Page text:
Few cars have as huge and loyal a fanbase as the Mustang, and Ford is inviting owners to participate in the reveal of the next generation of its pony car.

    The 2024 Ford Mustang will be revealed at an event called The Stampede at Hart Plaza in Detroit on September 14 at 8pm Eastern Daylight Time.

    Hart Plaza is at the starting point of Woodward Avenue, North America’s first paved road and home to the annual Woodward Avenue Dream Cruise.

    Ford will livestream The Stampede on its social channels.

    It will be the culmination of an event called The Drive Home, which will kick off on September 6 at LeMay – America’s Car Museum in Tacoma, Washington.

    Ford is inviting owners of all six generations of Mustang to participate in the annual road trip, which will see scores of Mustangs cross nine states before congregating at Ford World Headquarters in Dearborn and taking the final leg together to The Stampede in downtown Detroit.

    As we can see in these images of a camouflaged 2024 Mustang, Ford is celebrating all six generations of its popular pony car.

    Even a King Cobra variant of the oft-maligned Mustang II generation is featured, along with a 1979 Mustang Indy Pace Car.

    “Mustang is the world’s best-selling sports car because there’s one for everyone – from an EcoBoost convertible to 5-liter V8 GT fastback coupe,” said Ford CEO Jim Farley.

    “Now it’s time to for a new stampede of owners, fans and employees to welcome the next chapter in Mustang’s legacy – the seventh-generation, which will be our best yet.”

    The Mustang will retain the option of a V8 engine and a six-speed manual transmission.

    Codenamed S650, the seventh-generation Mustang is expected to enter production in the first half of 2023. If this is true, this suggests an Australian launch in late 2023.

    The S650 will reportedly have an eight-year lifecycle, which is roughly the same as the previous two Mustang generations.

    For context, the outgoing six-generation Mustang debuted in late 2013 and hit the Australian market in 2015.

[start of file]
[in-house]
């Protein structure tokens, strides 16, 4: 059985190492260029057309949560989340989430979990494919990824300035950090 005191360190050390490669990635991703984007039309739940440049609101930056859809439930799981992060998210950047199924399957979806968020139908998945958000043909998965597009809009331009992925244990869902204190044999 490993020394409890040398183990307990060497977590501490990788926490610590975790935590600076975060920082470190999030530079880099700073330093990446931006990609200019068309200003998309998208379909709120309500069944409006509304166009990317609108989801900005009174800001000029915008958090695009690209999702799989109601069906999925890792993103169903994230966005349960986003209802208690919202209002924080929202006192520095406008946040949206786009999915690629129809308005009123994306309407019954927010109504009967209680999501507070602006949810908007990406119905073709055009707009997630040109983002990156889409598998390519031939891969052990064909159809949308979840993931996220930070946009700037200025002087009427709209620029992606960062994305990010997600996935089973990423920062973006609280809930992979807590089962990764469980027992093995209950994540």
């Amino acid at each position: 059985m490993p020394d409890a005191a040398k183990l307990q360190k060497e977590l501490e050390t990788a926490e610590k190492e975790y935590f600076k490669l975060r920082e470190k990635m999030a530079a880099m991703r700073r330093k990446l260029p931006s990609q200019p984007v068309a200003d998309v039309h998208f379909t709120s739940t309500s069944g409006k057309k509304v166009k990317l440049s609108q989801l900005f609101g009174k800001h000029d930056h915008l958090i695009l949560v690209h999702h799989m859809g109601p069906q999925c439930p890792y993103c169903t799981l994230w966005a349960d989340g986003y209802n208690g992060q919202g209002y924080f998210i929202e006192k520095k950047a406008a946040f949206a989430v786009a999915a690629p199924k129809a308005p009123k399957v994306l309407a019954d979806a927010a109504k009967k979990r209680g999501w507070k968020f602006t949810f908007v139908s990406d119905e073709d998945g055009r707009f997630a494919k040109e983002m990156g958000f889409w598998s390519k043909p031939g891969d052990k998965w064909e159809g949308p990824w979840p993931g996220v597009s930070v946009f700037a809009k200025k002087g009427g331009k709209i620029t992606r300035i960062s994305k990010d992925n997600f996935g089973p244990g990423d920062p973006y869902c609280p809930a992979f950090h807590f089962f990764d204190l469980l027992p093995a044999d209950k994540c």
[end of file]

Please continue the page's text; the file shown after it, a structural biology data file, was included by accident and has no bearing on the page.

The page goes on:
Ford has already said it will again make the new Mustang at its Flat Rock assembly plant in Michigan – subject to an array of recent multi-billion dollar factory upgrades.

    Ford also specifically called it “Mustang coupe” when discussing 2023 production plans, which calls into question the timeline around any convertible offering.

    The new rear-wheel drive Mustang will remain internal combustion-powered in its seventh-generation guise. The existing 2.3-litre EcoBoost turbo-four and 5.0-litre natually-aspirated V8 are likely to be offered.

    A hybrid version is reportedly being worked on for a later arrival.

    While the rival Dodge Challenger will be replaced by an electric vehicle in 2024, previewed by the Charger Daytona SRT Concept, the core Mustang range will stick with combustion power – though Ford has the Mustang Mach-E SUV for those who want electric power.

    The Mustang is also expected to lose its other direct competitor, as Chevrolet will reportedly end Camaro production in 2024. It’ll be the second time the Camaro has been retired, with Ford the only automaker to continuously produce a pony car since 1964.

    We’ve already seen some leaked exterior images of the new Mustang, which include a redesigned front end.

    Although we haven’t seen yet, expect to see some substantial interior changes with a more modern-looking infotainment setup.

    Hopefully there’ll also be some additional safety features to ensure a better ANCAP result than that of the current car.

    Before the current, sixth-generation model’s time is up, Ford is giving it the special edition treatment.

    The Nite Pony is a blacked-out version of the Mustang, with the name selected from online submissions. Why Ford didn’t go with the infinitely cooler Dark Horse nameplate, which Car & Driver notes the company trademarked, is unclear.

    The mechanically unrelated Mustang Mach-E electric SUV also receives the Nite Pony treatment.

    Ford has temporarily closed orders of the current Mustang in Australia as it tries to fulfil a backlog of existing orders.

    “The global semiconductor chip shortage and supply chain challenges for various commodities continues to impact vehicle production for all automakers,” reads a notice on the Ford Australia website.

    “The challenges facing the industry are fluid and we are doing our best to fulfil current customer orders on Mustang as quickly as we can.

    “As such we are pausing any new orders for Mustang until we can get through the existing customer order bank.

    “We understand this is frustrating and we will re-open for orders as soon as possible.”

    MORE: Everything Ford Mustang

    William Stopford

    William Stopford is an automotive journalist based in Brisbane, Australia. William is a Business/Journalism graduate from the Queensland University of Technology who loves to travel, briefly lived in the US, and has a particular interest in the American car industry.

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